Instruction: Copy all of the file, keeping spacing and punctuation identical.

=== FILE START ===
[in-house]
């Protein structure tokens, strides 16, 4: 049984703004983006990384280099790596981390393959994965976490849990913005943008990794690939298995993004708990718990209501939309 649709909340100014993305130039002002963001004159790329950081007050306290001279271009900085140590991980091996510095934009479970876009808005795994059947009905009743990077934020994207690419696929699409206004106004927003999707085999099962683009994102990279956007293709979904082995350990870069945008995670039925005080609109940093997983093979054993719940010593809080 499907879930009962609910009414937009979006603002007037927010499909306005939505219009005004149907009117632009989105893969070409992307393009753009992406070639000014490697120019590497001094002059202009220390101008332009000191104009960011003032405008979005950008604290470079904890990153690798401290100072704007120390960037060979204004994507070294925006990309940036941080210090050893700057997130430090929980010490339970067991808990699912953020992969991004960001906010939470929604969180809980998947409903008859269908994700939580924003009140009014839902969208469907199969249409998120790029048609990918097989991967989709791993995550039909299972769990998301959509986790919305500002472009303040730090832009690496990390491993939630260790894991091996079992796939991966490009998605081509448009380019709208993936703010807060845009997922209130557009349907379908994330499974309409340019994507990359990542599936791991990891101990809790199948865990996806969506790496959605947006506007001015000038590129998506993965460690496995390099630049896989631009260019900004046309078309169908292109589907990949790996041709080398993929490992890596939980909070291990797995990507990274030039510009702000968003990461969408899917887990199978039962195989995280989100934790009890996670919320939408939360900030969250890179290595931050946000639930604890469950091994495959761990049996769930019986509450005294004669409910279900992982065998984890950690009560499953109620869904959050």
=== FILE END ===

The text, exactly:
[in-house]
């Protein structure tokens, strides 16, 4: 049984703004983006990384280099790596981390393959994965976490849990913005943008990794690939298995993004708990718990209501939309 649709909340100014993305130039002002963001004159790329950081007050306290001279271009900085140590991980091996510095934009479970876009808005795994059947009905009743990077934020994207690419696929699409206004106004927003999707085999099962683009994102990279956007293709979904082995350990870069945008995670039925005080609109940093997983093979054993719940010593809080 499907879930009962609910009414937009979006603002007037927010499909306005939505219009005004149907009117632009989105893969070409992307393009753009992406070639000014490697120019590497001094002059202009220390101008332009000191104009960011003032405008979005950008604290470079904890990153690798401290100072704007120390960037060979204004994507070294925006990309940036941080210090050893700057997130430090929980010490339970067991808990699912953020992969991004960001906010939470929604969180809980998947409903008859269908994700939580924003009140009014839902969208469907199969249409998120790029048609990918097989991967989709791993995550039909299972769990998301959509986790919305500002472009303040730090832009690496990390491993939630260790894991091996079992796939991966490009998605081509448009380019709208993936703010807060845009997922209130557009349907379908994330499974309409340019994507990359990542599936791991990891101990809790199948865990996806969506790496959605947006506007001015000038590129998506993965460690496995390099630049896989631009260019900004046309078309169908292109589907990949790996041709080398993929490992890596939980909070291990797995990507990274030039510009702000968003990461969408899917887990199978039962195989995280989100934790009890996670919320939408939360900030969250890179290595931050946000639930604890469950091994495959761990049996769930019986509450005294004669409910279900992982065998984890950690009560499953109620869904959050």